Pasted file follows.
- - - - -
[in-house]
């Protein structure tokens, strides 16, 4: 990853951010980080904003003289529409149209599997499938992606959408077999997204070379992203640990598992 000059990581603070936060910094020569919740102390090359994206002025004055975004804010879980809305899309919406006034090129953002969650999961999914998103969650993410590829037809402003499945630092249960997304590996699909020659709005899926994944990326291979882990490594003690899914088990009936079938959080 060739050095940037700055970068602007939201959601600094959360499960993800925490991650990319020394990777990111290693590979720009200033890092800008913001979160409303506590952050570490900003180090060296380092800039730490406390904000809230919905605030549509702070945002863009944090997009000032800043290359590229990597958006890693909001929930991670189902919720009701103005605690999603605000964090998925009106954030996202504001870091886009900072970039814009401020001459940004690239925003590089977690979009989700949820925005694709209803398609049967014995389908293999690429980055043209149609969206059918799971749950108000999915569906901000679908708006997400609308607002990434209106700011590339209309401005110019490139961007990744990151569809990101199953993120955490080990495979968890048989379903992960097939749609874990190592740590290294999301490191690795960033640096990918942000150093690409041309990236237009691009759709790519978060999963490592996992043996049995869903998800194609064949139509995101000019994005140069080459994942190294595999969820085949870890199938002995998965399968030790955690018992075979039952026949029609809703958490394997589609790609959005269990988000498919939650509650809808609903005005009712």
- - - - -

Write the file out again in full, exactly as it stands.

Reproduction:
[in-house]
């Protein structure tokens, strides 16, 4: 990853951010980080904003003289529409149209599997499938992606959408077999997204070379992203640990598992 000059990581603070936060910094020569919740102390090359994206002025004055975004804010879980809305899309919406006034090129953002969650999961999914998103969650993410590829037809402003499945630092249960997304590996699909020659709005899926994944990326291979882990490594003690899914088990009936079938959080 060739050095940037700055970068602007939201959601600094959360499960993800925490991650990319020394990777990111290693590979720009200033890092800008913001979160409303506590952050570490900003180090060296380092800039730490406390904000809230919905605030549509702070945002863009944090997009000032800043290359590229990597958006890693909001929930991670189902919720009701103005605690999603605000964090998925009106954030996202504001870091886009900072970039814009401020001459940004690239925003590089977690979009989700949820925005694709209803398609049967014995389908293999690429980055043209149609969206059918799971749950108000999915569906901000679908708006997400609308607002990434209106700011590339209309401005110019490139961007990744990151569809990101199953993120955490080990495979968890048989379903992960097939749609874990190592740590290294999301490191690795960033640096990918942000150093690409041309990236237009691009759709790519978060999963490592996992043996049995869903998800194609064949139509995101000019994005140069080459994942190294595999969820085949870890199938002995998965399968030790955690018992075979039952026949029609809703958490394997589609790609959005269990988000498919939650509650809808609903005005009712």